Using Credit Wisely

Today having some credit is essential to build your credit score. When I was 18, I got a credit card with a $250 limit from a small bank in the area. I used that card for gas and other small purchases. After I had some credit with them, I got a Discover card (which I still have) and an Amazon Visa (Chase) (which I still have). I have a Bestbuy and Amazon Store card as well. The point is that having credit is essential, as you will need it to get a mortgage at some point (unless you can pay cash).

The difference is that I did not spend what I did not have in my bank account (except for one year). I used the credit cards to build up my credit history, but I paid them off EVERY MONTH. I took advantage of the points and rewards to buy some fun things or stuff that I needed for myself or the house.

The only time I carried balances on my credit cards was in 2012 when I moved out; I had to furnish an entire house. I carried a balance on those for about six months, but I took advantage of a 0% promotion through one of the cards I had at the time. Meaning I paid no interest on the balance. I knew that buying a house was going to require me to purchase furniture and other things for the place. I got what I could second hand and hand-me-downs from friends/family, but the stuff I bought new I put on a card that had a 0% promotion for 24 months. They also included balance transfers in this 0% promotion, so I transferred all the balances from the other cards that did not have this same deal on them to that card.

New Cars are for Suckers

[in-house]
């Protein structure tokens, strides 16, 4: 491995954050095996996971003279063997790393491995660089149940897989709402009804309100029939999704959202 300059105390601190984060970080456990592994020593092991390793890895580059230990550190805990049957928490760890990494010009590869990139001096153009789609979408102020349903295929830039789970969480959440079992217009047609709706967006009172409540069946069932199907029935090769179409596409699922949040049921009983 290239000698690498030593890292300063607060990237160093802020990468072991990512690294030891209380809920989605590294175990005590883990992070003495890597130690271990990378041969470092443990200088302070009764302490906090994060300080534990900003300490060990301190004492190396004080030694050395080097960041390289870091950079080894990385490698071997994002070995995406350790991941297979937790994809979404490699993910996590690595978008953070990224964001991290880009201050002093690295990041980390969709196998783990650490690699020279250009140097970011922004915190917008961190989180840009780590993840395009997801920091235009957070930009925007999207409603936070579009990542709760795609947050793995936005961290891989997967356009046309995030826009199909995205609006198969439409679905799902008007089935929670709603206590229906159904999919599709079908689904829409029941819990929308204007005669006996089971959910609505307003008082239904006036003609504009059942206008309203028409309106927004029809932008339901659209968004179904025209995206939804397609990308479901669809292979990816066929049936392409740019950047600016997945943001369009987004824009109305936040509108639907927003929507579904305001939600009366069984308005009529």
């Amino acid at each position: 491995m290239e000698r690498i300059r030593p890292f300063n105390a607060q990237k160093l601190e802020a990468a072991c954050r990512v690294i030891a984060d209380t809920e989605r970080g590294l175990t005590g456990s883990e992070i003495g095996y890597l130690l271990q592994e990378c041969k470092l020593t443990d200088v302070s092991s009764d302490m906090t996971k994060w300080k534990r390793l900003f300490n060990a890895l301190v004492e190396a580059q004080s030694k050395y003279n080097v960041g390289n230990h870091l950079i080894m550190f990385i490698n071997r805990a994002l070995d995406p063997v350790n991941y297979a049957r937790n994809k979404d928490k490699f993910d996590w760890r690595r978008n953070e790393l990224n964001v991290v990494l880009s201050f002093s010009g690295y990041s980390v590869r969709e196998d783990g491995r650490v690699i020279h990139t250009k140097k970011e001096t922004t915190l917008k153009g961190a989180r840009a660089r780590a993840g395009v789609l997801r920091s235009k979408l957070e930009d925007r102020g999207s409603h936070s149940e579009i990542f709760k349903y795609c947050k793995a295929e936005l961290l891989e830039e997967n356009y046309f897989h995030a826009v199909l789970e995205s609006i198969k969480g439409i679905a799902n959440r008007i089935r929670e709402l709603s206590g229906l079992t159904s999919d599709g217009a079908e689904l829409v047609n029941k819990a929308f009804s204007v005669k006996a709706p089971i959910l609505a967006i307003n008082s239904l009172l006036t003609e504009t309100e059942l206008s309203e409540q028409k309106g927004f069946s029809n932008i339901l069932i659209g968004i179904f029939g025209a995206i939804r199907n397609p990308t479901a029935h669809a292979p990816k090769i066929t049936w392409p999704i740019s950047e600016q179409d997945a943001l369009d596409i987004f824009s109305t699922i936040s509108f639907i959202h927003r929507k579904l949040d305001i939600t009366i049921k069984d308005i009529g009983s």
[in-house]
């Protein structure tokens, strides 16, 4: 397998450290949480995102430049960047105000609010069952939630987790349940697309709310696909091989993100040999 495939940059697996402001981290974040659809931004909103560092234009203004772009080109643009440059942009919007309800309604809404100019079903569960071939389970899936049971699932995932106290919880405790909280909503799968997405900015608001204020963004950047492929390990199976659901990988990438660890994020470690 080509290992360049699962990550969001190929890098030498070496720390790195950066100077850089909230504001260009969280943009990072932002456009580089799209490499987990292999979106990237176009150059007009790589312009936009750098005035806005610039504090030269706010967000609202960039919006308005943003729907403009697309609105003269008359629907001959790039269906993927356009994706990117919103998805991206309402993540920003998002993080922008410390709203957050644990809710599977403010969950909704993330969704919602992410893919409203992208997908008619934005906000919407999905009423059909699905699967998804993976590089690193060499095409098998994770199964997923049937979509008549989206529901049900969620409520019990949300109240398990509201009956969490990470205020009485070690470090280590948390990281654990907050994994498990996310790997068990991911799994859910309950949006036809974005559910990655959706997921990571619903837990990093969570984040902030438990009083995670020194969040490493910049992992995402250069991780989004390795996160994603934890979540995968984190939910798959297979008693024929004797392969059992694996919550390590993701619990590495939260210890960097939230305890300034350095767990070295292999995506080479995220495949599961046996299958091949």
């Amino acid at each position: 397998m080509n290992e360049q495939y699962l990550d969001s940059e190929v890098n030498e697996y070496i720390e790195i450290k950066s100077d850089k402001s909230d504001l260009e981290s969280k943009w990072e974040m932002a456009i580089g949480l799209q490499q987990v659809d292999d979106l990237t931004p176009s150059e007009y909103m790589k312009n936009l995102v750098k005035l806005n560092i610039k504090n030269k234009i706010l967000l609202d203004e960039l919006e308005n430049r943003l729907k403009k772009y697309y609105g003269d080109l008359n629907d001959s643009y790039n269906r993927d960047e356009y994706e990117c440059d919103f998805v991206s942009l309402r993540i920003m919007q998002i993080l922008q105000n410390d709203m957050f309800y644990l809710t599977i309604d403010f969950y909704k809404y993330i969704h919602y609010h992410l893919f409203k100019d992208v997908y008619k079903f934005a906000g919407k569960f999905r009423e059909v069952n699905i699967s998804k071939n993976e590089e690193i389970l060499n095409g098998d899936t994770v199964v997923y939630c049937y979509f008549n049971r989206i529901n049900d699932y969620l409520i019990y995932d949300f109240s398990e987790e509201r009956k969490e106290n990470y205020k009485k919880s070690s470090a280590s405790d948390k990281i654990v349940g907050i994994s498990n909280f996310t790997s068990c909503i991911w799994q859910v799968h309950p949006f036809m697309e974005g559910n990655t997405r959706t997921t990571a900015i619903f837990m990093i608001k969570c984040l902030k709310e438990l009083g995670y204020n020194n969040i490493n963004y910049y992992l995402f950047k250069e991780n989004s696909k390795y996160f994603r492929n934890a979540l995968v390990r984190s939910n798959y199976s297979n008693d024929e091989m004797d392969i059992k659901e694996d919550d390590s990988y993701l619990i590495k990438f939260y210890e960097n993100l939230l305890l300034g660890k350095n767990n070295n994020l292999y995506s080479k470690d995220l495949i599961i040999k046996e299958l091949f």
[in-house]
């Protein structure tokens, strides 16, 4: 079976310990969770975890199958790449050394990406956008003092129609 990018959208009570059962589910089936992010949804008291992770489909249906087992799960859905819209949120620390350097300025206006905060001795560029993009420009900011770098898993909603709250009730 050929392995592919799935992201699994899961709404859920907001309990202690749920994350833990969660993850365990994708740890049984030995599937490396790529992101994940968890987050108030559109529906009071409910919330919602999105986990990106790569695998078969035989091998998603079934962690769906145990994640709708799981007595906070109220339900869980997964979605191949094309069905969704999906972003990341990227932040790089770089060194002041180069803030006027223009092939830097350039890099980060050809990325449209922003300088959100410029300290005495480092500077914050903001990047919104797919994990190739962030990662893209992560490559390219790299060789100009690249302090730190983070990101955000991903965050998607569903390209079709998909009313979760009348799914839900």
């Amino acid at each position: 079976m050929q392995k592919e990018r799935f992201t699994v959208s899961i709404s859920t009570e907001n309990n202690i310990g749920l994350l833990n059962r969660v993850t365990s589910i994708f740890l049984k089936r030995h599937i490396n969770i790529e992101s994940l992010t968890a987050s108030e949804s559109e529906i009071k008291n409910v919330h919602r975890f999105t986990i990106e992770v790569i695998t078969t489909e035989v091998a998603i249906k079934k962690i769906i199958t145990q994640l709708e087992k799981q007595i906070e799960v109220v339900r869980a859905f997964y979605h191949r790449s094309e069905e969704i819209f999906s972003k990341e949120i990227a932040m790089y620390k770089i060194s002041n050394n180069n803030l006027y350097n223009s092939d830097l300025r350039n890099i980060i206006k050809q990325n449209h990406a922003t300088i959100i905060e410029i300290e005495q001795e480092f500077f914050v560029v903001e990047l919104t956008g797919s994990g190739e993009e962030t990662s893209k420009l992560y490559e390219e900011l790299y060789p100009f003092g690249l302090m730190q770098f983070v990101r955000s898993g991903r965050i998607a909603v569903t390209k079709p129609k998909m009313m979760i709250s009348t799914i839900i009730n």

Stop buying new cars. New cars are for suckers or people who have excess money to blow. Every single car and vehicle (I have two motorcycles) has been used. I never have and will never own a new car. People get caught up in having the “latest” car or trying to keep up appearances to people who don’t even matter. Buy used cars and learn how to fix them. If someone like me, who is a computer nerd, can learn how to fix a car, you can too. I’ve had some people ask me why I am still driving the same 10-year-old car around when I have a successful business. Why would I waste money replacing something that is 100% paid for and works perfectly fine? Don’t let others make you feel bad because you’re smart about what you drive; they’re probably up to their eyeballs in debt themselves.

I have had 3 “loans” on vehicles over the years. The first one was in 2008 when I bought a Pontiac Vibe from my dad’s friend. Their brother passed away, and they were selling it. I worked out a down payment with the guy and monthly payments to him. I had the car paid off in just under a year.